Debs and I stayed at the same hotel I have stayed at the four previous trips I have taken to Adama. The nice thing is that breakfast is included and it was the same spread every morning. This is my sister's plate piled with rice, eggs and vegetables. Let's just say that Ethiopia doesn't do American breakfast food.
While I tolerate rice and love vegetables, they aren't something I can stomach too well as breakfast. The first few days I just ate the bread with some peanut butter, but by day three, I added some vegetables. The veggies are very good, but cooked in some serious oil, so we put a napkin under them to soak some of it up.
We generally only ate out one other meal of the day, and this was our usual spot. It was only two or three blocks away from our hotel, but had better food with a shorter wait and a smaller bill.
You can not judge the quality of the restaurant by the wandering cats; most had a few cats. This cat not only shared a bit of chicken under our table, it also drank from the pool. I was also surprised how many people swam at different pools, because it was like 70 degrees and not swimming weather in my opinion.
Another bonus about our favorite place was flushing toilets with sinks, and one of only two places I have seen in Ethiopia that had towels to dry your hands. Brooke wasn't sure what to do with them. To this day, when the paper towel dispenser is empty in a bathroom, Selah, Bella and I pat our hands on our pants and proclaim "Ethiopian style".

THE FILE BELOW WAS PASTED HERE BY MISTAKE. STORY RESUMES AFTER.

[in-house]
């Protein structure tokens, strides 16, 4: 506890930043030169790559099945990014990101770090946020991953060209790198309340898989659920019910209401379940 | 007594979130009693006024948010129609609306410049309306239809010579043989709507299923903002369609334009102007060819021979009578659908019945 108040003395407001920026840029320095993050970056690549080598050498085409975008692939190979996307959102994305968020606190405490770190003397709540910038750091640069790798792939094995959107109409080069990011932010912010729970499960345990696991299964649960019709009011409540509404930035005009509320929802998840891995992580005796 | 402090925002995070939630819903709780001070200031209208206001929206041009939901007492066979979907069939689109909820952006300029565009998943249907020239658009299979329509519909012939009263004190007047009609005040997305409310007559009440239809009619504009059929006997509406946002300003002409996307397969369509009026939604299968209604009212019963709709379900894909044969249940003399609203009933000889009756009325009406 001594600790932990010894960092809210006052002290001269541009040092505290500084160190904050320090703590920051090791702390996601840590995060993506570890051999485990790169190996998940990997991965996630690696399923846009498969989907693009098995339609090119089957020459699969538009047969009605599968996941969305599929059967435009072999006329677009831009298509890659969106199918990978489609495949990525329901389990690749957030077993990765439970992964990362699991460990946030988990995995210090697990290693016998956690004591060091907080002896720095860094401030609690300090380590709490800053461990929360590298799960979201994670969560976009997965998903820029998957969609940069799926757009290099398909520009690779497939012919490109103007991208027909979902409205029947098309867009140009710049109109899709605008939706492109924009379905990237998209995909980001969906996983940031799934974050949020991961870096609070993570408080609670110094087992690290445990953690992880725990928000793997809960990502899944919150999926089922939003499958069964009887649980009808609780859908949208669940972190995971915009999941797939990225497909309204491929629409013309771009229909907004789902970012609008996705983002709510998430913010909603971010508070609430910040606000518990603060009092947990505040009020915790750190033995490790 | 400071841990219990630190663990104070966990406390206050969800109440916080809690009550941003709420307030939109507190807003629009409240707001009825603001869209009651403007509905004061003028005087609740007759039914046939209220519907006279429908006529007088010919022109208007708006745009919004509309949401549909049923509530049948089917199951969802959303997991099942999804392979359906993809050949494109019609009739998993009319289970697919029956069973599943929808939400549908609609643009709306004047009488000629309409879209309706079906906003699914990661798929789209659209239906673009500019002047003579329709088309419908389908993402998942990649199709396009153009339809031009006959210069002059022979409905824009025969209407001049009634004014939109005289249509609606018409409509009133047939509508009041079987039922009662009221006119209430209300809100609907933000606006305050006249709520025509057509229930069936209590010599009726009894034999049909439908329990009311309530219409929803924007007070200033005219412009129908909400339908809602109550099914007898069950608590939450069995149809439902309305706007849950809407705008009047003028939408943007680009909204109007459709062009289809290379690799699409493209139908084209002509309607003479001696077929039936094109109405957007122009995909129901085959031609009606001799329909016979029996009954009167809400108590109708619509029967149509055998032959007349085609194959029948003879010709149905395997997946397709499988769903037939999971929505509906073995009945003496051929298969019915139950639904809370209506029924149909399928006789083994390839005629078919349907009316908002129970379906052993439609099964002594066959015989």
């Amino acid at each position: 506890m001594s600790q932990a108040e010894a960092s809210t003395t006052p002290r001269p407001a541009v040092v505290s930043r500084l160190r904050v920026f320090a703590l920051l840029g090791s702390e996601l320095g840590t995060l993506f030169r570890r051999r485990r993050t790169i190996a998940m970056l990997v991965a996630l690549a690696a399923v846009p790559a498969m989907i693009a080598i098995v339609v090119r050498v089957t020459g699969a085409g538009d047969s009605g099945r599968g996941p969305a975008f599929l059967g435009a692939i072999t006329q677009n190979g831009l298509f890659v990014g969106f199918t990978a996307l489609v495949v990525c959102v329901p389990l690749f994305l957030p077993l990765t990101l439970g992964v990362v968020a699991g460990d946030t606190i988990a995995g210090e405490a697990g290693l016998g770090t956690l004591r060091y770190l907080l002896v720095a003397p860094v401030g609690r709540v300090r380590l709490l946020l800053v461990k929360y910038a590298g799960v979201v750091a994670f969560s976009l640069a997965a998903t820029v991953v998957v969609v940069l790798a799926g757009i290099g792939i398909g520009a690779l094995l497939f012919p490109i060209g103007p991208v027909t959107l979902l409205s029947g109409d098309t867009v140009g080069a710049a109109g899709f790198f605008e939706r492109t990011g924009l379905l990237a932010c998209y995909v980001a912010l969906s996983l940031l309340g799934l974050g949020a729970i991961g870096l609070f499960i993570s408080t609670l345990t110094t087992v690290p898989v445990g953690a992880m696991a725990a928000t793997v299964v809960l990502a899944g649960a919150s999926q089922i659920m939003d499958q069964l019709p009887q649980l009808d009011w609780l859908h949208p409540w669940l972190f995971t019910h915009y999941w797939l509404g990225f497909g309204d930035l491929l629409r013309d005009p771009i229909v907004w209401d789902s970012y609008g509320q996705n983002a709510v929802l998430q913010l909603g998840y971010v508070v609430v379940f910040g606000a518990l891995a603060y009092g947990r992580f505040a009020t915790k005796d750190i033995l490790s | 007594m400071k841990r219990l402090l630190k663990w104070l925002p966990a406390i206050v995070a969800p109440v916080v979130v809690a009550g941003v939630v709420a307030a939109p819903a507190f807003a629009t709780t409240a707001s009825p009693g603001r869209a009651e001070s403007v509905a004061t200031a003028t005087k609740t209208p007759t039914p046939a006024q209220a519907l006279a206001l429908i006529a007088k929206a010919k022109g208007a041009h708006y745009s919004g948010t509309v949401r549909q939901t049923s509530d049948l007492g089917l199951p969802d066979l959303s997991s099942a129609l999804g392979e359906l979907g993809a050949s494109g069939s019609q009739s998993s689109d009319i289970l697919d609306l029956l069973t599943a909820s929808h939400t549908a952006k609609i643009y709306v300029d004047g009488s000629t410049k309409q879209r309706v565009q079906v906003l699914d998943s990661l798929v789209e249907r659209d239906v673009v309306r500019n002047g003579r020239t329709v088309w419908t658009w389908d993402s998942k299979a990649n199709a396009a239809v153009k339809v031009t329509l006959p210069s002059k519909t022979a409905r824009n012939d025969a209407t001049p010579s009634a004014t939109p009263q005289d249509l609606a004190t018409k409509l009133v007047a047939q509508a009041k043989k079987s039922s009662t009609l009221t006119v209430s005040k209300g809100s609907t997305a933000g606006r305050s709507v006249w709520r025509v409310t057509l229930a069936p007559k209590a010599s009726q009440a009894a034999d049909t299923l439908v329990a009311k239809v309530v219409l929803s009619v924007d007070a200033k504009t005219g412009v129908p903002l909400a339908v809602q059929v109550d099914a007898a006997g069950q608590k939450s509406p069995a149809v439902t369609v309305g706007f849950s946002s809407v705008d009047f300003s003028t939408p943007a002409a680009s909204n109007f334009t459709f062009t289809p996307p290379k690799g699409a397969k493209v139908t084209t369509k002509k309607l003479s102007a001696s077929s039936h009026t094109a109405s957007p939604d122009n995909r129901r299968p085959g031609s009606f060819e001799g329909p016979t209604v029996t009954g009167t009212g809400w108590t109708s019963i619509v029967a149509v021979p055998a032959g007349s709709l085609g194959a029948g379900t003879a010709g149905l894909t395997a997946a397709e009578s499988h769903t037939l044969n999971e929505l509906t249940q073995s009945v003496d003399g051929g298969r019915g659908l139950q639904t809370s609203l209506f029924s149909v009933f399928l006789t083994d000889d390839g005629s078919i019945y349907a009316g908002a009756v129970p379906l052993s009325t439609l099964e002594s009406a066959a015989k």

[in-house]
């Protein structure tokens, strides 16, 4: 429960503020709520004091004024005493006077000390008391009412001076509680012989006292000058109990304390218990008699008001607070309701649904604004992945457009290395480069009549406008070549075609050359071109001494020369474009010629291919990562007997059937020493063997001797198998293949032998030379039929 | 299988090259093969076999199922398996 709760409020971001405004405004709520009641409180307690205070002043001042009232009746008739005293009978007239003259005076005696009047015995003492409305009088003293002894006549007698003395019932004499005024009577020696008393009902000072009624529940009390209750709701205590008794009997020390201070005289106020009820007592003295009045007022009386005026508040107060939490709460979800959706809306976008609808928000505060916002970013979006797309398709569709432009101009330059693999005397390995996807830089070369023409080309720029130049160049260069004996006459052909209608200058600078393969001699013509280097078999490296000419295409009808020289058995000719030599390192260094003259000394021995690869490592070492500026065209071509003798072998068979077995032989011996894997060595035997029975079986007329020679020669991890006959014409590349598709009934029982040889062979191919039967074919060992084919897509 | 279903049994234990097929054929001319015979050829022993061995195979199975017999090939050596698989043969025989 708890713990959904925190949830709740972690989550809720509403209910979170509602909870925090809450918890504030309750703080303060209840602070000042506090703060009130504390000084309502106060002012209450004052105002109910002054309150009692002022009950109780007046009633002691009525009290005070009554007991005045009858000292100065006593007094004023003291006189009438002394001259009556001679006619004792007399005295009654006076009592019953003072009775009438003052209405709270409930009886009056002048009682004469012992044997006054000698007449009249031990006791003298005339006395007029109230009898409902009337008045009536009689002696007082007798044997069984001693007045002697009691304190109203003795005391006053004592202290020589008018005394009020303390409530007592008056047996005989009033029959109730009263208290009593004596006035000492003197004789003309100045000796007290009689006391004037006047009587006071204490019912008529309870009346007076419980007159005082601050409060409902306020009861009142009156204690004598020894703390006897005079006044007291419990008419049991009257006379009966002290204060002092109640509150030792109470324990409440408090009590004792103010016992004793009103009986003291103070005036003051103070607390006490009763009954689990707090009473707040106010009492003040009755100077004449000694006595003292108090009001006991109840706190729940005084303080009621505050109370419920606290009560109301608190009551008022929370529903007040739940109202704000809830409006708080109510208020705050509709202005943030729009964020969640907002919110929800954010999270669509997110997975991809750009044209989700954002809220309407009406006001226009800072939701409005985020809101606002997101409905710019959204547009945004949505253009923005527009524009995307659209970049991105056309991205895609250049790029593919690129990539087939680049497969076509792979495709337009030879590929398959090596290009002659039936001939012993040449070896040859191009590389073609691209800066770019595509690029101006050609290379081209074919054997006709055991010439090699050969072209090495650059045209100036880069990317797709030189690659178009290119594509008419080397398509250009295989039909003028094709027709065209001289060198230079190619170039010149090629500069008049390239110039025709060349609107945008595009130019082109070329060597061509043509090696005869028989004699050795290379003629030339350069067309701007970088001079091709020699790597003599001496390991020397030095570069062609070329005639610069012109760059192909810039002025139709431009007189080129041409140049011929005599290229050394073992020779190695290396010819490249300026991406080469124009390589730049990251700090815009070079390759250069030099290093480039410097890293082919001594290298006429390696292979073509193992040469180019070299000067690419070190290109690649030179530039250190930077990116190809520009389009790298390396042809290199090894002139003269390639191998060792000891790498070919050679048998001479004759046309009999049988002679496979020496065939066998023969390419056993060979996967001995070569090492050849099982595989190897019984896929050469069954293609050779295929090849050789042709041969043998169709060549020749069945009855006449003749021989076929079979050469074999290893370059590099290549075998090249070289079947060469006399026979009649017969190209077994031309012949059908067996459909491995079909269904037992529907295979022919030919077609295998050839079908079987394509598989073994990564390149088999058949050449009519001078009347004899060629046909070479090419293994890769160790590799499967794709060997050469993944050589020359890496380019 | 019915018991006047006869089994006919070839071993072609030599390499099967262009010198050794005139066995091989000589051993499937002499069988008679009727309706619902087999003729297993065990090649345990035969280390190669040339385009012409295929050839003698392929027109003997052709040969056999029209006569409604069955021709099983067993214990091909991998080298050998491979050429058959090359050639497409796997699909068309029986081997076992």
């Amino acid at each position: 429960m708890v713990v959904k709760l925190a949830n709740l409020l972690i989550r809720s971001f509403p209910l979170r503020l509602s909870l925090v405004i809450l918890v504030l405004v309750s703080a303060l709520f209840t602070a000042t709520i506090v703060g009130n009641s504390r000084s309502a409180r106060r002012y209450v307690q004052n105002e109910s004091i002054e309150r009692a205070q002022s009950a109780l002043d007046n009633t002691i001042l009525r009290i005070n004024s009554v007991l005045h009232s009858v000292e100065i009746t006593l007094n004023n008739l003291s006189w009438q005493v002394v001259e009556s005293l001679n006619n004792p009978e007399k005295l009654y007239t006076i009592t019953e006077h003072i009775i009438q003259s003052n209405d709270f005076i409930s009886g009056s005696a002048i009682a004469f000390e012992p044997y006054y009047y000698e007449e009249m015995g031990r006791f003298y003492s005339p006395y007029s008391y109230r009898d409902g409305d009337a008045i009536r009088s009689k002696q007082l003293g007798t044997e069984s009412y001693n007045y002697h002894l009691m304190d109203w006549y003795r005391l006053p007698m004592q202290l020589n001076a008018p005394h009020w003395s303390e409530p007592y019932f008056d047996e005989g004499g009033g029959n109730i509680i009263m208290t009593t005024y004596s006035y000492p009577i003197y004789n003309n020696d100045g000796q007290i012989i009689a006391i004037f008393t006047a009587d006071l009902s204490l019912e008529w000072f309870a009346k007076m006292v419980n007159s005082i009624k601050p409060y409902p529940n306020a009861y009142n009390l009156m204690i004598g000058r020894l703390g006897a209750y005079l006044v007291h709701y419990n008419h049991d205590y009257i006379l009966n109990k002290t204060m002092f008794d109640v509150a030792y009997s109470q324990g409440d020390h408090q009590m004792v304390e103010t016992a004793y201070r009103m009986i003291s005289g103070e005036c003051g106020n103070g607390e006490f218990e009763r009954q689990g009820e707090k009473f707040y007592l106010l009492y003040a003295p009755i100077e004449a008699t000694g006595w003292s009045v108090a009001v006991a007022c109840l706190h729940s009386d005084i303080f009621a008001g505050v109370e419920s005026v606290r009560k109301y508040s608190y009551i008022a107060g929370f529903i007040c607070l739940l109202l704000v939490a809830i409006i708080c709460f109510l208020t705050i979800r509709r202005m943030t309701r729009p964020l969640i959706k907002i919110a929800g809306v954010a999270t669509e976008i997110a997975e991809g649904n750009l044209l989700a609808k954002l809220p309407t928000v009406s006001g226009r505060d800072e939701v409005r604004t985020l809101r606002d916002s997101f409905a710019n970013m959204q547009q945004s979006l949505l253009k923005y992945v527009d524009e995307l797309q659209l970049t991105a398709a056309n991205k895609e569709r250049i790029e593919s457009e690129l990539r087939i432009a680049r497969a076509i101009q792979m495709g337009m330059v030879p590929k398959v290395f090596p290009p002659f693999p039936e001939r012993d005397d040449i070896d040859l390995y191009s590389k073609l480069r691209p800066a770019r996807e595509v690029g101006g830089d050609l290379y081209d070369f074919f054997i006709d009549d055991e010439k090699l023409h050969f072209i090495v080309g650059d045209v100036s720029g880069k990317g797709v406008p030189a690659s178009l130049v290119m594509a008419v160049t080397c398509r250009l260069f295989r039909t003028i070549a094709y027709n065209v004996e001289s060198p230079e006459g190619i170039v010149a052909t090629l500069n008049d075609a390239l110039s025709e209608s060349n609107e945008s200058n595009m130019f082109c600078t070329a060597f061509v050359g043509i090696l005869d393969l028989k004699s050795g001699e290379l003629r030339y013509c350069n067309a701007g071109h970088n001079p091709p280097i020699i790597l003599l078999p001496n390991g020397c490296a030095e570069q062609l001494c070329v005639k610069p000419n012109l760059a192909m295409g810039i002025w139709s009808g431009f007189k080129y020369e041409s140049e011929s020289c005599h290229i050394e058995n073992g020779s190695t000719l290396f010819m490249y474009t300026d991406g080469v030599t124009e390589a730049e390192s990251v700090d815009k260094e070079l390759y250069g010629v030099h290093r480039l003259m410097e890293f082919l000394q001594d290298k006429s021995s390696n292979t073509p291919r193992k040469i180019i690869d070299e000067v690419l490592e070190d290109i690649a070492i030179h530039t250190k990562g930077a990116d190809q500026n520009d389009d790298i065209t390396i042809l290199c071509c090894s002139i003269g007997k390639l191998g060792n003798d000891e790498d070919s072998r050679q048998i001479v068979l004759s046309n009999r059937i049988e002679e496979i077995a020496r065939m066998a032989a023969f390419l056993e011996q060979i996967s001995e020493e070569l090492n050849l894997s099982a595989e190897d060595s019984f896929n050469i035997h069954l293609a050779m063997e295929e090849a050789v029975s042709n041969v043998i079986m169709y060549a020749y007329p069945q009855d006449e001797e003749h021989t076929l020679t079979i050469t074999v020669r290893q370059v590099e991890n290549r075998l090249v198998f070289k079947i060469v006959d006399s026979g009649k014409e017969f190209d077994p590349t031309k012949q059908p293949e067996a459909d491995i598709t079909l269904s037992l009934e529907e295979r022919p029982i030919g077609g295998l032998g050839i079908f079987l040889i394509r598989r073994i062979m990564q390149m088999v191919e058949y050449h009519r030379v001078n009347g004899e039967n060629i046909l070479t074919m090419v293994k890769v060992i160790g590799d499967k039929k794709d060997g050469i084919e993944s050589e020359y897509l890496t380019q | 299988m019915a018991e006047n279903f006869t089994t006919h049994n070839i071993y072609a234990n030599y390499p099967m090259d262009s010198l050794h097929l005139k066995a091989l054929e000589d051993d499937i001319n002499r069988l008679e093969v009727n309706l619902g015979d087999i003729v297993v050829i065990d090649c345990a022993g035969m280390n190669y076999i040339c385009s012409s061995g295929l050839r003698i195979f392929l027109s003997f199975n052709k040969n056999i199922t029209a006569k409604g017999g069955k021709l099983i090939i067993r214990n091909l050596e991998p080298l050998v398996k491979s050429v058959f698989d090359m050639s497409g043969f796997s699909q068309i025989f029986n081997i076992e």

Ethiopia has many places with brick ovens that produce good pizza. This one was at the German hotel named...German hotel. It has fancy cushioned chairs, chandeliers and no cats, but still no towels in the bathroom!
Most places serve rolls, but not with butter - instead these three sauces are standard. The green is hot!
We also found it humorous that all the glass bottles of varying size are marked 300 ml; clearly, they are not equal. I think Coke is up to something fishy since their bottles were always the clearly smaller.
Brooke literally did not eat anything other than the standard injera with chicken and a few different sauces and vegetables. This whole pile of dishes is an injera order. I don't think it is intended to be a one person size serving and she barely eats more than Bella. Deb and my choice then became to eat injera every meal or keep giving it away on the streets. This is why it wasn't tough to turn down injera by the end of the week when it was offered in homes that we visited!
This in Amharic for Coka Cola - turns out that they don't commonly use the vowels, so this ck cl. At least that is what I think I learned in my brief Amharic lesson.